European machinery industry welcomes the EC’s Safety & Market Surveillance Package
The European machinery industry welcomes the European Commission’s Safety & Market Surveillance Package presented on February 13, says a joint statement released by the Committee of European Construction Equipment (CECE), the European Association of the Machine Tool Industries (CECIMO), the European association representing the agricultural machinery industry (CEMA), the European Materials Handling Federation (CEMA) and Europe’s Association for plastics and rubber machinery manufacturers (EUROMAP).
“The European machinery industry, represented by CECE, CECIMO, CEMA, FEM and EUROMAP, warmly welcomes the proposal from the Commission, as it reflects many of the suggestions that our industry has made during the past months. Whilst we fully support the positive aspects of this package, we also call on the European Parliament and Council to come up with additional amendments to improve the overall effectiveness of the proposed scheme.” says Luciano Anceschi, President of EUROMAP.
The new Regulation on Market Surveillance addresses both the non-harmonized consumer and harmonized non-consumer products. Current market surveillance rules are scattered across a number of legislations, namely the GPSD (2001/95/EC), Regulation 765/2008 and a range of sector-specific legislation. The Package now brings these rules together in one single instrument and aims at establishing uniform rules for market surveillance activities across the EU.
The Regulation introduces a broader definition of risk, which places all public interests on the same level of importance. Whilst in the past, risk for public interest was mainly interpreted as risk for safety and health, now it is extended so as to safeguard also environmental protection and energy efficiency regulated by EU harmonized legislation. Therefore, any non-compliance with sector-specific EU legal requirements is going to be considered as a risk against public interests.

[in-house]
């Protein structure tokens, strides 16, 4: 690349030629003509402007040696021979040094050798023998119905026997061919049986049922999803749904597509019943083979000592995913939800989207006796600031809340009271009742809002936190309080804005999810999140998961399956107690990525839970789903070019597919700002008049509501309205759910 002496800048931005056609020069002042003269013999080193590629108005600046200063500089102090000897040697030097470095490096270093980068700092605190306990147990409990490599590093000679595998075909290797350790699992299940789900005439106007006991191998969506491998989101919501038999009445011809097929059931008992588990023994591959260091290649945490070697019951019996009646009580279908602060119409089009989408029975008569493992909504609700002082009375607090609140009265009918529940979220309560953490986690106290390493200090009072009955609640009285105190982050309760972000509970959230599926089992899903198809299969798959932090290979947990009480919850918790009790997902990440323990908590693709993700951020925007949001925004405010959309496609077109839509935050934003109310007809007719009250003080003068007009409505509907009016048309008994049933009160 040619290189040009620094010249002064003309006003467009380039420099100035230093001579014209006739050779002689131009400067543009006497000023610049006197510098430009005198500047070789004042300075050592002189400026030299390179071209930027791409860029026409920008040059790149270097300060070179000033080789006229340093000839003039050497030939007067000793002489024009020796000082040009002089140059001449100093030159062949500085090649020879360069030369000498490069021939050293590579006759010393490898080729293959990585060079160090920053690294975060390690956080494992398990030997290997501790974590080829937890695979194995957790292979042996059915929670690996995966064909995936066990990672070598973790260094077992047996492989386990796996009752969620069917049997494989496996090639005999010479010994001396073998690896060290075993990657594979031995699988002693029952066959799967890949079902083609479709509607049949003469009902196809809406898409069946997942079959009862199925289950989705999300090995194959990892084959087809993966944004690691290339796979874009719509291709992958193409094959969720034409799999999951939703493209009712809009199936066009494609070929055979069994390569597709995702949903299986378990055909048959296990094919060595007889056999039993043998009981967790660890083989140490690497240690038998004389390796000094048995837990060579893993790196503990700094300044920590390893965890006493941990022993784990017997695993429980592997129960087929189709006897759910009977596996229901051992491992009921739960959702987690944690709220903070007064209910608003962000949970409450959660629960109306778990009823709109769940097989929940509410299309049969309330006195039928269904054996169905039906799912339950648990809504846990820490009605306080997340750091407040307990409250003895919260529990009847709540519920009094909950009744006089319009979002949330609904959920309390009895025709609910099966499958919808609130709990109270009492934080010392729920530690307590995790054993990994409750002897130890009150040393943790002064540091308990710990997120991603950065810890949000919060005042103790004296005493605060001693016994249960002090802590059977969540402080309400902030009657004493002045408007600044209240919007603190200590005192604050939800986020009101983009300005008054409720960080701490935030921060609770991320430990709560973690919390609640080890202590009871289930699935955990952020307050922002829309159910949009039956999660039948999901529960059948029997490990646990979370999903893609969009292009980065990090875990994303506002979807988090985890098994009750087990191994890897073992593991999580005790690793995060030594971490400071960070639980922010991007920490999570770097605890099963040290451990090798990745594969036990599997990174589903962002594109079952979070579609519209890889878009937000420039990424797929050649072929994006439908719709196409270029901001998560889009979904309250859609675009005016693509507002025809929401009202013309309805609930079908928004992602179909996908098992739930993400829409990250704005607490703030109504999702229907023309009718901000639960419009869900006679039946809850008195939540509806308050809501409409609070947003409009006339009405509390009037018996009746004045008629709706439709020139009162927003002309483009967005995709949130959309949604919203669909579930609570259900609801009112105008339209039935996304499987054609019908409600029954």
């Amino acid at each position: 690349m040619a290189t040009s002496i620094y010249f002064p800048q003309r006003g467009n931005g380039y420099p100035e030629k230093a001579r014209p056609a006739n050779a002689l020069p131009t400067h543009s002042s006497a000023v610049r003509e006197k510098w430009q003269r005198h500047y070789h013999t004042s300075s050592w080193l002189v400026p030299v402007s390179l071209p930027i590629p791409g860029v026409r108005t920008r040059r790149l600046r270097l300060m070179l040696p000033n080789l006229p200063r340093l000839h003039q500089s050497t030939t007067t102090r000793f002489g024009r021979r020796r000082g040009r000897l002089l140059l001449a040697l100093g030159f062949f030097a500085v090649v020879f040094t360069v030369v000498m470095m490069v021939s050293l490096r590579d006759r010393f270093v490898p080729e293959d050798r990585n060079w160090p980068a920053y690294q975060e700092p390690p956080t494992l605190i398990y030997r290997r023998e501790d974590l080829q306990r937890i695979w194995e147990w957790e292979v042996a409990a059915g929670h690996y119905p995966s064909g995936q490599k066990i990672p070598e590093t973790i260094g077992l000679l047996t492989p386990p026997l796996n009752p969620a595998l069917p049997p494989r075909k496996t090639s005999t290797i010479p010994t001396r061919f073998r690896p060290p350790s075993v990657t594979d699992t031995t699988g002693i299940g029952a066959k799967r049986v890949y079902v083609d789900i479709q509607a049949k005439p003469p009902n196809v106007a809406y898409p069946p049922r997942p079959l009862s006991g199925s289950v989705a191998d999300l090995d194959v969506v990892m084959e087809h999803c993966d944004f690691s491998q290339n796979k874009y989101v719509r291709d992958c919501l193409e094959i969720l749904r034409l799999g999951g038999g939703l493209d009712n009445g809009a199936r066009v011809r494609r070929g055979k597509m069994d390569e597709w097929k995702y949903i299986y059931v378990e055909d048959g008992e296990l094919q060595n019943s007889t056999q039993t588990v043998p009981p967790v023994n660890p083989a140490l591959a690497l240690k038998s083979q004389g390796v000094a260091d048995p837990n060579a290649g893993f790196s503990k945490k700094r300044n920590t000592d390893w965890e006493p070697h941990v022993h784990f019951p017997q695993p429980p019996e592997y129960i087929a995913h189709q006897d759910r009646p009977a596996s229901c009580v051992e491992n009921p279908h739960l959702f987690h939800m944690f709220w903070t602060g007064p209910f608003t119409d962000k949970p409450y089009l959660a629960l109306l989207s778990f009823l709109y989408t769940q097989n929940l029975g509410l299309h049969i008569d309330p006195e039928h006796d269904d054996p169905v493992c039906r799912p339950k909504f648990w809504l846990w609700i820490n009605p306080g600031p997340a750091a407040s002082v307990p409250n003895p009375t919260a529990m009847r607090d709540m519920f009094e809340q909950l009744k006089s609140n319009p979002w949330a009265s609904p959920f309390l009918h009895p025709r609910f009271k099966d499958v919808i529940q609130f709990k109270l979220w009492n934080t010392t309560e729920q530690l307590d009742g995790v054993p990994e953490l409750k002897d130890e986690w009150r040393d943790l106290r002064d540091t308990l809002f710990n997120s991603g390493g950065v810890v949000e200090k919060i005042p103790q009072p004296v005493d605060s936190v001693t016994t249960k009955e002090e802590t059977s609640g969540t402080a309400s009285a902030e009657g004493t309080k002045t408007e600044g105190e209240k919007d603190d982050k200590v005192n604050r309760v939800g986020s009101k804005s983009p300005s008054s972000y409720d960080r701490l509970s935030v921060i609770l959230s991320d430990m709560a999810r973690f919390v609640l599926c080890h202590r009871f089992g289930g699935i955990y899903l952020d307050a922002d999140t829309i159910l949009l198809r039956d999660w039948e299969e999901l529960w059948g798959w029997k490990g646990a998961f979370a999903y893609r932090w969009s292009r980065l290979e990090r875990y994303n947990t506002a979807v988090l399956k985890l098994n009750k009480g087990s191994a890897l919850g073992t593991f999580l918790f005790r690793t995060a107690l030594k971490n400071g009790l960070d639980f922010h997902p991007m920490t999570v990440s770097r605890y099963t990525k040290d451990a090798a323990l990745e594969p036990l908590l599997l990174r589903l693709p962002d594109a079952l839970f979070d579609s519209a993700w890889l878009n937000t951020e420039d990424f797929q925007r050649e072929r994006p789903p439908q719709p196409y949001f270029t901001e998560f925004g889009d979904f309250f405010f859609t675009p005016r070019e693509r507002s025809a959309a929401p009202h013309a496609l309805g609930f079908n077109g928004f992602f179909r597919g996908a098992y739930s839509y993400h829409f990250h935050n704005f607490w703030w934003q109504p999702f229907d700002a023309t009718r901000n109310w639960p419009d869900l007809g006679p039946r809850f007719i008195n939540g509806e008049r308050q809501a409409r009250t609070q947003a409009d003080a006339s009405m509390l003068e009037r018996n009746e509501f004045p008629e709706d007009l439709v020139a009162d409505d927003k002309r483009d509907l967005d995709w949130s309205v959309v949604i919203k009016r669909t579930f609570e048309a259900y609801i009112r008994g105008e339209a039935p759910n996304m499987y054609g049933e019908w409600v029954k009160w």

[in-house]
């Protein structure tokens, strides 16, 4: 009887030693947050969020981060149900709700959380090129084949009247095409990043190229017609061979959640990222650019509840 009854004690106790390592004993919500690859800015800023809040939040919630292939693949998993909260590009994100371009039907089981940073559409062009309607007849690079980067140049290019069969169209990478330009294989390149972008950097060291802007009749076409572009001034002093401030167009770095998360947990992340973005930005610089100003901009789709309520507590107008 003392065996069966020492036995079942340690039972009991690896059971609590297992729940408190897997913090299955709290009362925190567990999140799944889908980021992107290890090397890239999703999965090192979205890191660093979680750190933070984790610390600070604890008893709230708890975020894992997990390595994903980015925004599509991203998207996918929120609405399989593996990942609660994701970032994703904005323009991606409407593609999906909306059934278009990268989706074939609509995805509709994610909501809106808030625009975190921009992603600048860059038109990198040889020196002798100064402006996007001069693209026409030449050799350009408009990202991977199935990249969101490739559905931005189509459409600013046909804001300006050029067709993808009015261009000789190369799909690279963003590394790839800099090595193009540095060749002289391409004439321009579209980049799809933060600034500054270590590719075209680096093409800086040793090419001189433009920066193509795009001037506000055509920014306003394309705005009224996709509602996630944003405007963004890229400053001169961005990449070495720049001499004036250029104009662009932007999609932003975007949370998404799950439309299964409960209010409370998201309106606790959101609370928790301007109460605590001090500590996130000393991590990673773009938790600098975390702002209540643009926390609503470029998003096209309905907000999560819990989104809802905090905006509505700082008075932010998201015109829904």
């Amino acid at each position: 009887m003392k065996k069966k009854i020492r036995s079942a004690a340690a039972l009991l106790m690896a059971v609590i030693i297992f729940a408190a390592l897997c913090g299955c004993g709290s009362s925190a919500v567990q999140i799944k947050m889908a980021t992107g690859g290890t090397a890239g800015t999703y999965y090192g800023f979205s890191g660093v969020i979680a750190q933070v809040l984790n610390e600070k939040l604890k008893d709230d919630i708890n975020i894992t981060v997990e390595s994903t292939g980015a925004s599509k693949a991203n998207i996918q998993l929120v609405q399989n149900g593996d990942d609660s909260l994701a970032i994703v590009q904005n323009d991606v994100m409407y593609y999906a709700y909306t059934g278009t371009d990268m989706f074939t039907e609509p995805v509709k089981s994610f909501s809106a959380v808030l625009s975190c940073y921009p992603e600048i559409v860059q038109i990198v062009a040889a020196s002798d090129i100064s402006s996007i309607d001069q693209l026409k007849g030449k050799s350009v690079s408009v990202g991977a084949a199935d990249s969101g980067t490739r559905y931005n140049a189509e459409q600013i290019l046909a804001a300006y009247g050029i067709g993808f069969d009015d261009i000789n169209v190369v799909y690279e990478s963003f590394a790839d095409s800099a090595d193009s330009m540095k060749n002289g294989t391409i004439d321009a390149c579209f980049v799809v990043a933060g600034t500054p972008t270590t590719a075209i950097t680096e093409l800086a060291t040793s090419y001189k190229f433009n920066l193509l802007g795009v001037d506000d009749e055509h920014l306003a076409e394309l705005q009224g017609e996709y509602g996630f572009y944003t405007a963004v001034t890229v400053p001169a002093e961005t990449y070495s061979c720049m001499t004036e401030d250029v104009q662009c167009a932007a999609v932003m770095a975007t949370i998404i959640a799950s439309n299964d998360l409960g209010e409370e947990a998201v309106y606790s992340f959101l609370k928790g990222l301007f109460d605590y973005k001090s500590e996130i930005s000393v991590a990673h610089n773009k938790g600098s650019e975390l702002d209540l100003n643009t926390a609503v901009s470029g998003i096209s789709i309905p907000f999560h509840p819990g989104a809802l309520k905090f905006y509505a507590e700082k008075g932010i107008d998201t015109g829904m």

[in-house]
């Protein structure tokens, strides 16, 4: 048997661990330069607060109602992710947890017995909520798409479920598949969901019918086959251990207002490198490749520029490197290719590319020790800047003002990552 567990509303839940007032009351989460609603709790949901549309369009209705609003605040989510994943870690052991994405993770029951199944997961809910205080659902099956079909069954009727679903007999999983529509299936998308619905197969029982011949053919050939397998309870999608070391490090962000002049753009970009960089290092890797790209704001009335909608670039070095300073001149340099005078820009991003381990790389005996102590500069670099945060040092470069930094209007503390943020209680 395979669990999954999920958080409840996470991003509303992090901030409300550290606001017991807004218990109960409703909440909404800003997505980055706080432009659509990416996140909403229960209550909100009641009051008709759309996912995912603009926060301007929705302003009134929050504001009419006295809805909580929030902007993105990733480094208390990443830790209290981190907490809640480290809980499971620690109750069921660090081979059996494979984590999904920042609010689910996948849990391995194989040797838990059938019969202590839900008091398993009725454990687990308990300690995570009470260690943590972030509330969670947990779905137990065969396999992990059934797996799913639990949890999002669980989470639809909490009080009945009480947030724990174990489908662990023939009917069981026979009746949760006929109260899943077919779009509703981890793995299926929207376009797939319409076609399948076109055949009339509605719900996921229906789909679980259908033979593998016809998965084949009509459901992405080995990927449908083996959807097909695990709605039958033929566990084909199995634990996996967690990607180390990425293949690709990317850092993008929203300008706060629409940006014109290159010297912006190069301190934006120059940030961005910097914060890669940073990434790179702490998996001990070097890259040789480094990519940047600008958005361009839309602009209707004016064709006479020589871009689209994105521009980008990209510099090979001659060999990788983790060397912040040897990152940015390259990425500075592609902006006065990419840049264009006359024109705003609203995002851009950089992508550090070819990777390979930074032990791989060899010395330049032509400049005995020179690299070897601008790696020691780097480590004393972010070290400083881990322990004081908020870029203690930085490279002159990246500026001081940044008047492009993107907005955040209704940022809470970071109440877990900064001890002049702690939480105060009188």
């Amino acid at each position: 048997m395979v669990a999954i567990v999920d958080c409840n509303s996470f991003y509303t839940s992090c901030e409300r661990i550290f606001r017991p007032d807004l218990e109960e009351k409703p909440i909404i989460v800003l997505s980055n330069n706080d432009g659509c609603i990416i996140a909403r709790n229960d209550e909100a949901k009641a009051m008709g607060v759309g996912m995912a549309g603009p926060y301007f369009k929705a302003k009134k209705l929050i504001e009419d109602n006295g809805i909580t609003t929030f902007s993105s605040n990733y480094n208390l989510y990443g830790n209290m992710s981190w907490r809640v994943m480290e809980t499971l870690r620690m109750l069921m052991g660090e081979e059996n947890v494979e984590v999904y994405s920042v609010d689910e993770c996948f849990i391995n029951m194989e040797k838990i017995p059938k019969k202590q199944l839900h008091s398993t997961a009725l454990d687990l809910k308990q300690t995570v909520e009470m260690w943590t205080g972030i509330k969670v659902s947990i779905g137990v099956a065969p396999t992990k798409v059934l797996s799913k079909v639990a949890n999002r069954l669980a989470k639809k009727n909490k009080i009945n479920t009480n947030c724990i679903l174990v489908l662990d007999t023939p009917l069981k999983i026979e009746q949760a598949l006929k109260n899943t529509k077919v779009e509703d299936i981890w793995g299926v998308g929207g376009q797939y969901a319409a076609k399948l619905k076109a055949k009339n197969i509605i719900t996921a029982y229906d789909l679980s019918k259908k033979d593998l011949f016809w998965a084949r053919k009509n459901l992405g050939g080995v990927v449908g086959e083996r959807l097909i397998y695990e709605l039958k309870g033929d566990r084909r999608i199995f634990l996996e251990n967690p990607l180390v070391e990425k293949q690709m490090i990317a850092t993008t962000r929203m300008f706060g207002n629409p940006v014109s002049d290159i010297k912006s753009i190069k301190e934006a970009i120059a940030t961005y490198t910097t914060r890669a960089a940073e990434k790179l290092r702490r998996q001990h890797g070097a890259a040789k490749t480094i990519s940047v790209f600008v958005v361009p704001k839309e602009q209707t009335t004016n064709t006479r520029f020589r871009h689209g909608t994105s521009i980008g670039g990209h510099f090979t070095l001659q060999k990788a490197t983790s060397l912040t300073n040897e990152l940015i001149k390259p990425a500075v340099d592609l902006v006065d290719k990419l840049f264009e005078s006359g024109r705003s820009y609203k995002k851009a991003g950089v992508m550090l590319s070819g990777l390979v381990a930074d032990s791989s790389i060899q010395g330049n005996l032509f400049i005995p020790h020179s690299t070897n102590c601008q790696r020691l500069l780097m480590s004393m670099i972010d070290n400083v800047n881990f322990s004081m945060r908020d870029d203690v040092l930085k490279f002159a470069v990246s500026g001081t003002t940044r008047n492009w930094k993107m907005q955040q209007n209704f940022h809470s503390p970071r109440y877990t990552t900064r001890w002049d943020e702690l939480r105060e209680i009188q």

Moreover, the document also indicates the specific measures should be taken in case of serious risk, which include destroying, preventing from placing on the market, recalling and withdrawing the respective products.
As market surveillance cannot be achieved at Member States level alone, more and greater EU coordination is foreseen by the legislation. For this purpose, the rapid exchange information alert system (RAPEX) has been extended to harmonized non-consumer products, and a European database for notifications and statistics has been placed under the Commission’s control (ICSMS).
The Commission also has the possibility of directly intervening in a number of cases through Implementing Acts. Finally, the Regulation also establishes a European Market Surveillance Forum (EMSF) with sectorial subgroups.
“We welcome this initiative which should help to coordinate the activities of all the national authorities and directly spot a sectorial market surveillance problem,” says Jan van der Velden, President of FEM. “However, the role of the industry in that Forum should go beyond that of a mere observer so that our technical expertise can be fully used.”
Market surveillance is an activity confined to governmental bodies. However, regulations are complex, and products are technical and difficult to check. Therefore, input from industry is important to make the system work, according to Mr van der Velden.